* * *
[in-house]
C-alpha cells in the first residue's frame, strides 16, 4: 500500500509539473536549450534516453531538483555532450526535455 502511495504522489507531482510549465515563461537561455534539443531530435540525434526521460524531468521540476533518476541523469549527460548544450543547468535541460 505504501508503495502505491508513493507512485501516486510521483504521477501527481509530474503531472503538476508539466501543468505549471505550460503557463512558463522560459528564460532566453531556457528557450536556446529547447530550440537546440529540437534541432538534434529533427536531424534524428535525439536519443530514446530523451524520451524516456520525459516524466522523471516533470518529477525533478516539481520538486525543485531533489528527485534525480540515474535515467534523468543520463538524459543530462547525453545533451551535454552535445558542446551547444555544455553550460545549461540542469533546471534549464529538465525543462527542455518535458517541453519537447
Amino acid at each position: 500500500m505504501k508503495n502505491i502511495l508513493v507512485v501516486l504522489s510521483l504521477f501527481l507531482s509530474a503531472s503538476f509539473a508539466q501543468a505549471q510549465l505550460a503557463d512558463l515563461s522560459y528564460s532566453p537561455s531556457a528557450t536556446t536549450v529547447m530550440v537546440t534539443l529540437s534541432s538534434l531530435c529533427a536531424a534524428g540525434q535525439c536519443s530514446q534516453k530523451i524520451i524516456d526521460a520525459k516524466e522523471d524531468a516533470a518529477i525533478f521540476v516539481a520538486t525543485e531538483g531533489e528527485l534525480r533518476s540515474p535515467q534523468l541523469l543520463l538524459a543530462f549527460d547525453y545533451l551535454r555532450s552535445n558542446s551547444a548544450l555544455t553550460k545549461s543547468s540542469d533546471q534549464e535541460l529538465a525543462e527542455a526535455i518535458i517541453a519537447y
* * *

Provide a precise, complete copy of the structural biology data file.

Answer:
[in-house]
C-alpha cells in the first residue's frame, strides 16, 4: 500500500509539473536549450534516453531538483555532450526535455 502511495504522489507531482510549465515563461537561455534539443531530435540525434526521460524531468521540476533518476541523469549527460548544450543547468535541460 505504501508503495502505491508513493507512485501516486510521483504521477501527481509530474503531472503538476508539466501543468505549471505550460503557463512558463522560459528564460532566453531556457528557450536556446529547447530550440537546440529540437534541432538534434529533427536531424534524428535525439536519443530514446530523451524520451524516456520525459516524466522523471516533470518529477525533478516539481520538486525543485531533489528527485534525480540515474535515467534523468543520463538524459543530462547525453545533451551535454552535445558542446551547444555544455553550460545549461540542469533546471534549464529538465525543462527542455518535458517541453519537447
Amino acid at each position: 500500500m505504501k508503495n502505491i502511495l508513493v507512485v501516486l504522489s510521483l504521477f501527481l507531482s509530474a503531472s503538476f509539473a508539466q501543468a505549471q510549465l505550460a503557463d512558463l515563461s522560459y528564460s532566453p537561455s531556457a528557450t536556446t536549450v529547447m530550440v537546440t534539443l529540437s534541432s538534434l531530435c529533427a536531424a534524428g540525434q535525439c536519443s530514446q534516453k530523451i524520451i524516456d526521460a520525459k516524466e522523471d524531468a516533470a518529477i525533478f521540476v516539481a520538486t525543485e531538483g531533489e528527485l534525480r533518476s540515474p535515467q534523468l541523469l543520463l538524459a543530462f549527460d547525453y545533451l551535454r555532450s552535445n558542446s551547444a548544450l555544455t553550460k545549461s543547468s540542469d533546471q534549464e535541460l529538465a525543462e527542455a526535455i518535458i517541453a519537447y